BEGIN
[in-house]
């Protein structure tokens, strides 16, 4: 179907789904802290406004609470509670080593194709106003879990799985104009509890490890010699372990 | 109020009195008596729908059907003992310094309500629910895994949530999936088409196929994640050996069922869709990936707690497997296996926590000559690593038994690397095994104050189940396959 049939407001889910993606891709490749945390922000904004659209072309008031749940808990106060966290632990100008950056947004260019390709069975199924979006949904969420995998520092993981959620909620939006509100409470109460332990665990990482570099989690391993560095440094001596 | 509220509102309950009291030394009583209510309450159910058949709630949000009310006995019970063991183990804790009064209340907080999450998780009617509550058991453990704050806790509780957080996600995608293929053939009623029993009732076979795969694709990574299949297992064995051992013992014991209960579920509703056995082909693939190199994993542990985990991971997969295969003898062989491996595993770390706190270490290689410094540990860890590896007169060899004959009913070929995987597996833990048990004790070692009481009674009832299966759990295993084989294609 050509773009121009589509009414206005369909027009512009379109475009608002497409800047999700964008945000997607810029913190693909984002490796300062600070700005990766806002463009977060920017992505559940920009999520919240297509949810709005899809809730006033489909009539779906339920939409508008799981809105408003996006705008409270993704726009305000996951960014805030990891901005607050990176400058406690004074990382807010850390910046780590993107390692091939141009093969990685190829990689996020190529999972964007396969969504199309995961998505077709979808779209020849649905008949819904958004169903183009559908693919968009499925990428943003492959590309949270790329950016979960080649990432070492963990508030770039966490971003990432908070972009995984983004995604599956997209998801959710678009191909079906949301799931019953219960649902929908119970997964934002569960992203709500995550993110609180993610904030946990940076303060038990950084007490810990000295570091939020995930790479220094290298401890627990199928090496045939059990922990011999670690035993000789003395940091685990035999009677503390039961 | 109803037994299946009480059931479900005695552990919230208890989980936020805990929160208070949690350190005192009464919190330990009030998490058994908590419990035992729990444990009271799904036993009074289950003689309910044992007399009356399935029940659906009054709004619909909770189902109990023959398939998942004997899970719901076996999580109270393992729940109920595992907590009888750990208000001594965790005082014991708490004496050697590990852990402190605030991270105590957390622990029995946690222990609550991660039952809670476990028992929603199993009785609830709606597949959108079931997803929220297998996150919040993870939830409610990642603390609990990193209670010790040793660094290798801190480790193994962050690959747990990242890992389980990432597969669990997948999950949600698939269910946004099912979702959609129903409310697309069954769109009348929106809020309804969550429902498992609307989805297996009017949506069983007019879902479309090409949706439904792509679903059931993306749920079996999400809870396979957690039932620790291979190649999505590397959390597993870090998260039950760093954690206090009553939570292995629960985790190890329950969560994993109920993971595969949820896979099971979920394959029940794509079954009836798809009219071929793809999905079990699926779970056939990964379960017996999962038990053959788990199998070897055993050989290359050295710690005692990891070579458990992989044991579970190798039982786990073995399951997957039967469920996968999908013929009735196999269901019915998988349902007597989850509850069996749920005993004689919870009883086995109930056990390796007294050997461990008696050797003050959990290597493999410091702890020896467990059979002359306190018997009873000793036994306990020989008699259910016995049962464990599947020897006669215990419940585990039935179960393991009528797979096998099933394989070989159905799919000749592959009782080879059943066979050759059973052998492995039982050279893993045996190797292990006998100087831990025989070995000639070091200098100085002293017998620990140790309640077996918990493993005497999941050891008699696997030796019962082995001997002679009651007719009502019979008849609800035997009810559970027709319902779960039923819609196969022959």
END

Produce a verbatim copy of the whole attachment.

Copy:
[in-house]
């Protein structure tokens, strides 16, 4: 179907789904802290406004609470509670080593194709106003879990799985104009509890490890010699372990 | 109020009195008596729908059907003992310094309500629910895994949530999936088409196929994640050996069922869709990936707690497997296996926590000559690593038994690397095994104050189940396959 049939407001889910993606891709490749945390922000904004659209072309008031749940808990106060966290632990100008950056947004260019390709069975199924979006949904969420995998520092993981959620909620939006509100409470109460332990665990990482570099989690391993560095440094001596 | 509220509102309950009291030394009583209510309450159910058949709630949000009310006995019970063991183990804790009064209340907080999450998780009617509550058991453990704050806790509780957080996600995608293929053939009623029993009732076979795969694709990574299949297992064995051992013992014991209960579920509703056995082909693939190199994993542990985990991971997969295969003898062989491996595993770390706190270490290689410094540990860890590896007169060899004959009913070929995987597996833990048990004790070692009481009674009832299966759990295993084989294609 050509773009121009589509009414206005369909027009512009379109475009608002497409800047999700964008945000997607810029913190693909984002490796300062600070700005990766806002463009977060920017992505559940920009999520919240297509949810709005899809809730006033489909009539779906339920939409508008799981809105408003996006705008409270993704726009305000996951960014805030990891901005607050990176400058406690004074990382807010850390910046780590993107390692091939141009093969990685190829990689996020190529999972964007396969969504199309995961998505077709979808779209020849649905008949819904958004169903183009559908693919968009499925990428943003492959590309949270790329950016979960080649990432070492963990508030770039966490971003990432908070972009995984983004995604599956997209998801959710678009191909079906949301799931019953219960649902929908119970997964934002569960992203709500995550993110609180993610904030946990940076303060038990950084007490810990000295570091939020995930790479220094290298401890627990199928090496045939059990922990011999670690035993000789003395940091685990035999009677503390039961 | 109803037994299946009480059931479900005695552990919230208890989980936020805990929160208070949690350190005192009464919190330990009030998490058994908590419990035992729990444990009271799904036993009074289950003689309910044992007399009356399935029940659906009054709004619909909770189902109990023959398939998942004997899970719901076996999580109270393992729940109920595992907590009888750990208000001594965790005082014991708490004496050697590990852990402190605030991270105590957390622990029995946690222990609550991660039952809670476990028992929603199993009785609830709606597949959108079931997803929220297998996150919040993870939830409610990642603390609990990193209670010790040793660094290798801190480790193994962050690959747990990242890992389980990432597969669990997948999950949600698939269910946004099912979702959609129903409310697309069954769109009348929106809020309804969550429902498992609307989805297996009017949506069983007019879902479309090409949706439904792509679903059931993306749920079996999400809870396979957690039932620790291979190649999505590397959390597993870090998260039950760093954690206090009553939570292995629960985790190890329950969560994993109920993971595969949820896979099971979920394959029940794509079954009836798809009219071929793809999905079990699926779970056939990964379960017996999962038990053959788990199998070897055993050989290359050295710690005692990891070579458990992989044991579970190798039982786990073995399951997957039967469920996968999908013929009735196999269901019915998988349902007597989850509850069996749920005993004689919870009883086995109930056990390796007294050997461990008696050797003050959990290597493999410091702890020896467990059979002359306190018997009873000793036994306990020989008699259910016995049962464990599947020897006669215990419940585990039935179960393991009528797979096998099933394989070989159905799919000749592959009782080879059943066979050759059973052998492995039982050279893993045996190797292990006998100087831990025989070995000639070091200098100085002293017998620990140790309640077996918990493993005497999941050891008699696997030796019962082995001997002679009651007719009502019979008849609800035997009810559970027709319902779960039923819609196969022959």